Pembroke boards can vote from afar

Town officials in Pembroke can now argue their points and cast votes at meetings when they are out of the room, even hundreds of miles away.

One year after rejecting the idea, the Board of Selectmen recently voted to allow members of town committees and boards to participate remotely in meetings through the use of audio and video technologies.

“There are some good people in town on boards and committees who are busy with work or have health issues that take them away from meetings,” said Selectman Daniel Trabucco. He said the policy would give them a mechanism to take part even during those absences.


State Attorney General Martha Coakley authorized cities and towns in November 2011 to allow members of their boards and committees to participate remotely at meetings under certain circumstances. Pembroke is among the latest to take advantage of the policy option, which Coakley added to new regulations governing the state’s Open Meeting Law that she had put into effect that Oct. 1.

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South of Boston, the towns of Cohasset, Dedham, Mansfield, Marshfield, West Bridgewater, and Westwood have also adopted it.

A decision to allow remote participation must be made by the municipality’s chief executive officer — usually the mayor in a city or the board of selectmen in a town. If adopted, the policy must apply to all boards, though the chief executive officer could fund the costs only for certain boards and could allow individual boards to opt out.

When allowed, remote participation can occur only when the board chairman or chairwoman deems that it is too difficult for a member to be physically present due to personal illness or disability, emergency, military service, or geographic distance.

Trabucco said he has heard concerns that the policy could be misused, citing the scenario of “snowbirds going to Florida for the winter and casting their votes via phone or conference call.” But he called that scenario unrealistic. “If you are away on business or vacation, the last thing you want to do is hang on the phone for a meeting.


“I think it will truly be for the rare occasion where the vote is needed” or if a board member will be absent for a crucial vote on an issue he or she has been championing, he said.

Trabucco first proposed the policy for Pembroke in March 2012, but his board voted 3-2 to reject it. “They just didn’t know enough about it and weren’t ready to enact it,” he said.

But on March 25, the board voted 4-0 to adopt the policy. Board chairman Greg Hanley, who is not seeking reelection in the April 26 annual town election, did not cast a vote.

“There were a couple of instances where it would have come in handy for us. That’s why I think the selectmen changed their minds over the past year,” said Town Administrator Edwin Thorne.

Selectman Lew Stone, who had voted against adopting the policy last year, said he decided to support it after seeing how it works and the positives it might offer.


“I’m retired now, but most of the other officials are still working and have important jobs. And people do go on vacation. There are times you are not going to be available,” he said. Allowing those board members to vote would be a plus, he said.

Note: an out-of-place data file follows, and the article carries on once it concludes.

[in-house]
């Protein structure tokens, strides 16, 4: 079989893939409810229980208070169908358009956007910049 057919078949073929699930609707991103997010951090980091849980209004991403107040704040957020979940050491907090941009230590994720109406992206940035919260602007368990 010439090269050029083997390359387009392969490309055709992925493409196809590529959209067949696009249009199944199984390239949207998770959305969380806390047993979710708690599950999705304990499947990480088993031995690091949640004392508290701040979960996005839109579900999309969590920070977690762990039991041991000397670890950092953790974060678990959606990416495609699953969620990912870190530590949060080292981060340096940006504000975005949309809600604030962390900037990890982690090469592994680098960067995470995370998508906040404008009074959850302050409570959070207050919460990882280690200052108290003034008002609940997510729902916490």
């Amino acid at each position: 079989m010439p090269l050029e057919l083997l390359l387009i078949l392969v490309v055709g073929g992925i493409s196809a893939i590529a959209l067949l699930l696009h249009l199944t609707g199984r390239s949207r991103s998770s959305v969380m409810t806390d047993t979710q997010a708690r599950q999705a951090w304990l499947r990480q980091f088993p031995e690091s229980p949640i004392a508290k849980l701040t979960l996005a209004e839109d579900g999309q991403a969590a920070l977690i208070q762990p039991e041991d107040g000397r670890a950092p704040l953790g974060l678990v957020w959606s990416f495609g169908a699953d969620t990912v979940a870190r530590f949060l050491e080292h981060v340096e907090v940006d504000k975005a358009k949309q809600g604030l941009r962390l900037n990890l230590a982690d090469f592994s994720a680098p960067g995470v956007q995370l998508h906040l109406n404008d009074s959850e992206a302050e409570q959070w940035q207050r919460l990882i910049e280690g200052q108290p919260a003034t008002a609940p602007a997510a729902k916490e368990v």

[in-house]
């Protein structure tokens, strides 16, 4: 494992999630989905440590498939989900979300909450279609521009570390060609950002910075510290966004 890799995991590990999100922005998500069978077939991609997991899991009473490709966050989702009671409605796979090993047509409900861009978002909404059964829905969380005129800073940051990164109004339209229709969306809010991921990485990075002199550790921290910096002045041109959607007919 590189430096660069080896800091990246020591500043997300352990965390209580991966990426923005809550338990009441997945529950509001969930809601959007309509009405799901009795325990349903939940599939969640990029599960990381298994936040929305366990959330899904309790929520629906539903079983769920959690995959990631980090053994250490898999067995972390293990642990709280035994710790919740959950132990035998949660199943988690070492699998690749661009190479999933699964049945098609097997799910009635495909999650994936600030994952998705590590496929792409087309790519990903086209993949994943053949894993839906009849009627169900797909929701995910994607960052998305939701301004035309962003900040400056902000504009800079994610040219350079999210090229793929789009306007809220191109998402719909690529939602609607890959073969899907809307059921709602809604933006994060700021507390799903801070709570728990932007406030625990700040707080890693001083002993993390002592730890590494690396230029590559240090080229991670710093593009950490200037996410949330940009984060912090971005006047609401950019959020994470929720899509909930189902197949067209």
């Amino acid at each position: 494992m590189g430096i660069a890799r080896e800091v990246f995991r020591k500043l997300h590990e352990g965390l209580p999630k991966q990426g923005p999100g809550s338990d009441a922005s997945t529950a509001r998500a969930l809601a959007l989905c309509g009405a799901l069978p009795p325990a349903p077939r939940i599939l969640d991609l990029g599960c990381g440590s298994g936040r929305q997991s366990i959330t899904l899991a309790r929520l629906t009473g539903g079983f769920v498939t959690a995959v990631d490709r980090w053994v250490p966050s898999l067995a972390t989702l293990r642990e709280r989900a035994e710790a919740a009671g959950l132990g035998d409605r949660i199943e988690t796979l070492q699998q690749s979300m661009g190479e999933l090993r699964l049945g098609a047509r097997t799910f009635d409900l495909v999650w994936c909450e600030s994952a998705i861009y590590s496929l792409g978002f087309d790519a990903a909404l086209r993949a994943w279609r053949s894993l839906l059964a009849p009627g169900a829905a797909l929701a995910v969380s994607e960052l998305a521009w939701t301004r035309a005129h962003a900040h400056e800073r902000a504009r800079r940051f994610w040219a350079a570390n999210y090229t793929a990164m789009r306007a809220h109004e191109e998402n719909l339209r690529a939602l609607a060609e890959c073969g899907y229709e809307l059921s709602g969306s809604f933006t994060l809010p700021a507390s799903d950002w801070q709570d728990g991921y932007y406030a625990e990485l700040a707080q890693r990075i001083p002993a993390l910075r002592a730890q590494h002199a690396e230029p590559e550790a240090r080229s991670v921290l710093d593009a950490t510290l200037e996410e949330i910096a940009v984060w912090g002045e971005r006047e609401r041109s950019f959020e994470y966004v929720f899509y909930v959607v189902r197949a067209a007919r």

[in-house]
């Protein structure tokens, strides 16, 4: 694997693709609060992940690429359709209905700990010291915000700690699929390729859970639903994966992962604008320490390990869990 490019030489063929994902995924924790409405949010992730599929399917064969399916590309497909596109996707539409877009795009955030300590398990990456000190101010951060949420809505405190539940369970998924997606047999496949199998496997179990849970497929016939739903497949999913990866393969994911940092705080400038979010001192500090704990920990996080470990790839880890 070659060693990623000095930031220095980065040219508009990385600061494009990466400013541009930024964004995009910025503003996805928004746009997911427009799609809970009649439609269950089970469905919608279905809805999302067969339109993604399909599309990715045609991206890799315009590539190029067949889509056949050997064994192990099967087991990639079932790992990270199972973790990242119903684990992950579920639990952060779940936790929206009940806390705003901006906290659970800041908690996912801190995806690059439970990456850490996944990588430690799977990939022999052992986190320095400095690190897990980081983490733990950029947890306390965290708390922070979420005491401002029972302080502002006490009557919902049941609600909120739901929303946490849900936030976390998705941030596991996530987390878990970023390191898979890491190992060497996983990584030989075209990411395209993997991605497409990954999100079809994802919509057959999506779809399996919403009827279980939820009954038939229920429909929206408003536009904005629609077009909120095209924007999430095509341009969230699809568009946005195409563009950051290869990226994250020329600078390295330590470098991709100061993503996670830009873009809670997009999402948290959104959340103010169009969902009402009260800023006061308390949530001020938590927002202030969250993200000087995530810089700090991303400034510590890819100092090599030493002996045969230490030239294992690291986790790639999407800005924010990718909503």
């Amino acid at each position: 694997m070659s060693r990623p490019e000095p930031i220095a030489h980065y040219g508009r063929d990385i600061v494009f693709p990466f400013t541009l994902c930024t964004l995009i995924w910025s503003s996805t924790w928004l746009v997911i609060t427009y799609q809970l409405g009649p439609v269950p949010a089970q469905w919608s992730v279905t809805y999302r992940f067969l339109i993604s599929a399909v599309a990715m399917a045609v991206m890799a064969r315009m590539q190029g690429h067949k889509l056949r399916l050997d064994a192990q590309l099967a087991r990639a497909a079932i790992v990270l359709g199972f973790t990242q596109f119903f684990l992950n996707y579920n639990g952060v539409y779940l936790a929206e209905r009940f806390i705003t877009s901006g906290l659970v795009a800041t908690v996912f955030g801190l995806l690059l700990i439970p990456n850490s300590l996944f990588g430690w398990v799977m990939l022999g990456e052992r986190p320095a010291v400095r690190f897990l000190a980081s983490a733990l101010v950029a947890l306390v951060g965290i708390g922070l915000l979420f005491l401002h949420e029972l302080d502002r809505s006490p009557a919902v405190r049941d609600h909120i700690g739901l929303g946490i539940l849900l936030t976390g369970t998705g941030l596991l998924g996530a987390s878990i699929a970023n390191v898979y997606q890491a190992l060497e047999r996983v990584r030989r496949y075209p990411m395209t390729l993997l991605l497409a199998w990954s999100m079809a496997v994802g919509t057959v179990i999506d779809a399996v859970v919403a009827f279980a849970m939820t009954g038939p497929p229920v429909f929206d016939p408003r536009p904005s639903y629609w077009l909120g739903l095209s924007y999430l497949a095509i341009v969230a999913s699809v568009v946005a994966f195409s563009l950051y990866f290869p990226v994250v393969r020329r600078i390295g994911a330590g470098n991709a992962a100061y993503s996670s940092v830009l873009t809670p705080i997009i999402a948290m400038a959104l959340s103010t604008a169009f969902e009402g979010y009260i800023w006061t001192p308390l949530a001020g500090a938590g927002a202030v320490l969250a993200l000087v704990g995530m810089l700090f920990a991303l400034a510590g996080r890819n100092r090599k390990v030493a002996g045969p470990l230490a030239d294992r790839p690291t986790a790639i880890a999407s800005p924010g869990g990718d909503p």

Stone said he also hoped the policy could spur participation on town boards by residents who might otherwise shy away from getting involved because of concern that they might have to miss occasional meetings.

Hanley said he opposed remote participation last year because he believes “to be an elected official, you should have the time to do the job in person.” He did not stand in the way of it this year, however, because clarifying language changes Coakley made to the rules last August convinced him the process would not be abused.

Hanley, who said he decided not to seek another term due to his busy schedule, said, “I could have stayed on as a selectman and used remote participation,” but he said to do so would have been hypocritical, given his stance on the issue.

Matt Norton, chairman of the Recreation Commission, said he welcomes the policy, though he is not sure whether his board will need it.

“I think this is a step in the 21st century,” he said, noting that in his job as a project manager he routinely works with people on a remote basis around the world. He said there was no reason that practice in private industry could not be “translated into a public environment.”

In some towns that have adopted the policy, local officials have already begun to make use of it.

In Cohasset, two selectmen have participated remotely in meetings, according to Tracey Connors, secretary to the town manager.

She said Selectwoman Diane Kennedy participated in a board meeting by speakerphone while vacationing in California on the night the policy was adopted. More recently, member Leland Jenkins communicated by Skype on April 4 and 9, also while on vacation in California.

In West Bridgewater, two members of the Board of Selectmen, Nancy Maloney and Jerry Lawrence, have participated remotely at meetings when they were out of state due to their jobs, according to Mallory Aronstein, the board’s confidential secretary.

“Our board doesn’t prefer it to being in a meeting room because it’s hard to sit on the phone for four hours and not be there,” she said. “We use it as a necessity.”

John Laidler can be reached at